Business Intelligence Analyst, Tailwind
What is the California Consumer Privacy Act?
The California Consumer Privacy Act of 2018 (CCPA) was passed in June by the California state legislature. Effective January 1, 2020, it outlines new protections for California residents regarding the collection and sale of personal information. As the first law of its kind to enact such strict regulations on the sale of consumer data within the U.S., especially by a large state like California, it sets the pace for what may become the future of data driven marketing–and that’s exciting.
Who does this apply to?
The new legislation applies to businesses that do business with residents in the state of California and satisfy at least one of the following thresholds:
What’s in the act?
CCPA provides a few key rights and protections to California consumers. These are explicitly outlined at the beginning of the text and fall into five key categories:
1. Right to disclosure:
2. Right to access their information, including:
3. Right to delete their information:
4. Right to say no to the sale of their personal information:
5. Right to equal service and price, even if they exercise their privacy rights.
You can read the full text of the law here.
Is GDPR finally coming to the United States?
Not yet. Europe’s GDPR and the California Consumer Privacy Act share share some of the same features, and the same underlying motives, but at its core, GDPR’s scope and reach far outclass that of the new California legislation, reaching further into the realm of data processing, storage, and communication regardless of intended use. CCPA is all about the authorized sale of personal data and the disclosure of where and how it was collected and who it was shared with. It does not focus as much on the internal use of personal information by companies.
On the technical implementation side, tracking compliance with CCPA may conflict with existing standards set by GDPR. In particular, GDPR and CCPA have fundamentally differing assumptions as to the default status of consumers at the time of data collection. GDPR assumes that all users are by default opted-out of data collection without explicit opt-in consent given. The CCPA assumes by default that users are opted-in to data collection and are allowed to opt-out at their request. This fundamental difference may lead to conflicts in how companies need to structure their data collection methods if they seek to comply with both laws.
If my company doesn’t buy, sell, or share personal data, why should we care?
CCPA itself may not be the devastating blow to digital marketing that people feared, but it sends a strong signal about the future. As marketers, we have lost a lot of credibility in the last few years, and personal information is no longer something legislatures are willing to ignore. The public backlash around the Equifax breach, Cambridge Analytica and the Facebook data breach in September are becoming more and more apparent.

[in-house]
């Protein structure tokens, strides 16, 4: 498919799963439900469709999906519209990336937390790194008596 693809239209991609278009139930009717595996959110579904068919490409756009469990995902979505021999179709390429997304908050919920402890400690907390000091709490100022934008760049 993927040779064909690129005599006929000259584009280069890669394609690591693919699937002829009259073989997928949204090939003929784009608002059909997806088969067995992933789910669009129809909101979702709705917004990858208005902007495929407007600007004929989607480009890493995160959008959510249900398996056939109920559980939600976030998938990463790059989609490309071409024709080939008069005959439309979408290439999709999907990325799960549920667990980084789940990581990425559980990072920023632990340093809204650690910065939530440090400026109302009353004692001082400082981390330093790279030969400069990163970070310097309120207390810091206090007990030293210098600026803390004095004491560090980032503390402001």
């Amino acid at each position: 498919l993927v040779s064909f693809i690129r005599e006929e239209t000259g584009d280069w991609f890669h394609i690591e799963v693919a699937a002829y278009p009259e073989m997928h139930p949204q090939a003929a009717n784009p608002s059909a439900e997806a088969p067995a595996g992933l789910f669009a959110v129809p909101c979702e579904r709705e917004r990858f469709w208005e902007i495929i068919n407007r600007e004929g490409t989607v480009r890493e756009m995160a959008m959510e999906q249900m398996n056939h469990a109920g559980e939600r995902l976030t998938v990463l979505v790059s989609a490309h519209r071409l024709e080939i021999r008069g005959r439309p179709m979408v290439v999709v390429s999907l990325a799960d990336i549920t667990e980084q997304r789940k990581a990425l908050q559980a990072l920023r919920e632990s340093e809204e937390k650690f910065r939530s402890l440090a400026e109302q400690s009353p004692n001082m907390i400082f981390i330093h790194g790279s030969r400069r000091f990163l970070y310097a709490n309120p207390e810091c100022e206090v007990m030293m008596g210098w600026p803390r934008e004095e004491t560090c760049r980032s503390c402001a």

Though agreement is hard to come by at the national level, there is a growing trend of states taking matters into their own hands and introducing their own data privacy laws. States like Vermont and Georgia have already introduced their own data protection legislation. With the interconnectedness of the internet, and the impracticability of implementing custom systems for each state, we are now in a race to GDPR–and possibly beyond in the United States–where the strictest implementation becomes the standard. States like California hold the power to dictate what exactly is the new standard for personal data. Where we eventually land will depend on whether we can restore consumers’ faith in our ability to responsibly and ethically handle their personal information.
So… what can we do to prepare for the future?
Though we don’t have a crystal ball, we can recognize that at its core, the new regulations being proposed focus on a few key themes surrounding data protection, data collection and disclosure. It’s about being responsible with consumer data and understanding the risk consumers face when they put their trust in our companies. To prepare for what may come, it’s easier to do the legwork now and build good systems that hold up to scrutiny, rather than scrambling as so many did at the dawn of GDPR last May. Here are a few tips:
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